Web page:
North Dakota Caucus
New Jersey Primary
New York Primary
Oklahoma Primary
Tennessee Primary
Utah Primary
West Virginia State Presidential Convention
This lot will bring 1,081 delegates, with California the biggest chunk with 173 and Delaware the smallest with 18. Some are open to non-party supporters, some are winner-takes-all. Some are both.

Before then, on February 1-3 Maine will be holding its Municipal Caucuses (the state has 21 delegates in total). So by the end of Super Tuesday, a majority of the Republican delegates will have been allocated. Anyone who comes out of that with a couple of hundred delegates or more, in a split field, may well want to stick around if they can afford to. It's more likely though, that the losers will drop out. Normally, we'd say with confidence that the winner in Florida will now win. But this hasn't been a normal campaign so far.

"Vote for me because the racists will..."

...seems to be the latest bizarre message from the Clinton campaign.

The Associated Press is not exactly where I normally go looking for dirt on Democrats, but this sums up the situation nicely:
Clinton campaign strategists denied any intentional effort to stir the racial debate. But they said they believe the fallout has had the effect of branding Obama as "the black candidate," a tag that could hurt him outside the South.
Let's just remember that we are talking about Democrats choosing their candidate for U.S. President.
How can being "the black candidate" hurt someone's chances of winning Democratic party supporters votes?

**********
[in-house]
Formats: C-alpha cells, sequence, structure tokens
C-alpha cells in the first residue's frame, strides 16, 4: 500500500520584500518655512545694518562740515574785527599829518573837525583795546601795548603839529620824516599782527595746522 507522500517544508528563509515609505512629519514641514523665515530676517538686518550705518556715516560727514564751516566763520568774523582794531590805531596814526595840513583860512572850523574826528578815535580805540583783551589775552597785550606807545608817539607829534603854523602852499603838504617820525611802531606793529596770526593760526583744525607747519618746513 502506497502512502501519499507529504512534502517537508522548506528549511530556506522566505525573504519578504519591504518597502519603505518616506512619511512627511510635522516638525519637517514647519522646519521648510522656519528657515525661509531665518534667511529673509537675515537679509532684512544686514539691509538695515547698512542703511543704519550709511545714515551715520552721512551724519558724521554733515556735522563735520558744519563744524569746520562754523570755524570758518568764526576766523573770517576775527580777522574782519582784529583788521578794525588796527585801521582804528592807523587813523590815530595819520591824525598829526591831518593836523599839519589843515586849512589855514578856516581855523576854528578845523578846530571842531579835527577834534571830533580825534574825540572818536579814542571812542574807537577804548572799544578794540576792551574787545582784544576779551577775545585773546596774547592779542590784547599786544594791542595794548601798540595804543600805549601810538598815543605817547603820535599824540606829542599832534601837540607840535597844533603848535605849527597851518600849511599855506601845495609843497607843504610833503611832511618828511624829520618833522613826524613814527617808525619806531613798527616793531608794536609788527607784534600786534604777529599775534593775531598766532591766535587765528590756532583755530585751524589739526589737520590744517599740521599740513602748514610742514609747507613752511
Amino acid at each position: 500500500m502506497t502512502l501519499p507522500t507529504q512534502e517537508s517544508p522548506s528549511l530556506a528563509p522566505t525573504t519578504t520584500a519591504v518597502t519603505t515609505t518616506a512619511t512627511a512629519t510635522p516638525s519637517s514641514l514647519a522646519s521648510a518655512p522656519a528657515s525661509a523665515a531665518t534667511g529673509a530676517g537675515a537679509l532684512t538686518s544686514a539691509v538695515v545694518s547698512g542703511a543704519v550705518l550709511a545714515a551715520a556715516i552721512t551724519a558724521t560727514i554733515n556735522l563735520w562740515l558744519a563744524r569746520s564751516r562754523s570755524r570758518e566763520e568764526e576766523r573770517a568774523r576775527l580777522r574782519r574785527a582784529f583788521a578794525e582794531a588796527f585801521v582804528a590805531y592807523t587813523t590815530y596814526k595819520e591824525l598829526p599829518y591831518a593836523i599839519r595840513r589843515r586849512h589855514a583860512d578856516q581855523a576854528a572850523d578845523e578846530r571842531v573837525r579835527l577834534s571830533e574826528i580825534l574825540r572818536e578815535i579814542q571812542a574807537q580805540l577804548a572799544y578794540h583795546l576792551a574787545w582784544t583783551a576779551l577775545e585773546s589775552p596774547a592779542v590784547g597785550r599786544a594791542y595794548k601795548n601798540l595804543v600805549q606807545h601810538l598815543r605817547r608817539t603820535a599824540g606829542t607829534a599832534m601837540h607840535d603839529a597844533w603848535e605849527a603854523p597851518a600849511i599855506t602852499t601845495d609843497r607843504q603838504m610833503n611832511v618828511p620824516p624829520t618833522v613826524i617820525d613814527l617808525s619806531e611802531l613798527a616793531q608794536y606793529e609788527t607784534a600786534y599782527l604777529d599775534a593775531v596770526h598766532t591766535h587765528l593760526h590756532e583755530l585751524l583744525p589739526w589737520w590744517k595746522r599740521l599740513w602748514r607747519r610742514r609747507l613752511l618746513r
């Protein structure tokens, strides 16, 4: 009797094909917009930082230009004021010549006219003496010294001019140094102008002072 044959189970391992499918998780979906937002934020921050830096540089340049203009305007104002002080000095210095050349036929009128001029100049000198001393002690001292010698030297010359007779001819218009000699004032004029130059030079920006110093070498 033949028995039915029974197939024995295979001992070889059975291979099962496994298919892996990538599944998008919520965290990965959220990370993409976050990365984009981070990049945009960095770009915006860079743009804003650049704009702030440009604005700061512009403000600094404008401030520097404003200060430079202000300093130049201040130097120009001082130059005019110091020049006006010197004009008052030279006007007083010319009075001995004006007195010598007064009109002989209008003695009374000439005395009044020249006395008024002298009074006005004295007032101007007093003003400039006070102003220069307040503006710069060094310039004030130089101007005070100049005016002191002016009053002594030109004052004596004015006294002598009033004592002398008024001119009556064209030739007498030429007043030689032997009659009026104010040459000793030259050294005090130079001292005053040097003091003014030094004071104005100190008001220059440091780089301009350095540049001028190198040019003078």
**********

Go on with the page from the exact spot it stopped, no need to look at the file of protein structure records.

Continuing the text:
Let's leave aside the obvious point that one would expect racist bigots, who have "NO N*****s IN THE WHITE HOUSE" car bumper stickers, to come from Alabama (or South Carolina, come to think of it) rather than, say, Colorado, Hawaii or Maine.

Could it be that the party of affirmative action, of civil rights and political correctness likes to have its leaders photographed next to the hired help, but not, you know, actually let the servants run the country? "The poor dears, they try so hard, but they can't help it, you know?"
Until last year I would have found it barely conceivable. But the more "liberals" I have met who talk about their moral superiority because they demand that other people pay taxes to provide public transportation (for blacks), public schooling (for blacks), quotas for universities (for blacks) and corporations (for blacks), the more I see something ugly.
This is not "white guilt." These are white people who have a visceral unease with ethnicity and who project this by blaming "society," or "capitalism," or "a right-wing conspiracy" for racism. They remind me of nothing more than those British Conservative Party members who shouted loudest about the evils of homosexuality, demanding that it be outlawed or "all the boys will turn into perverts," only to turn out to be repressed gay men.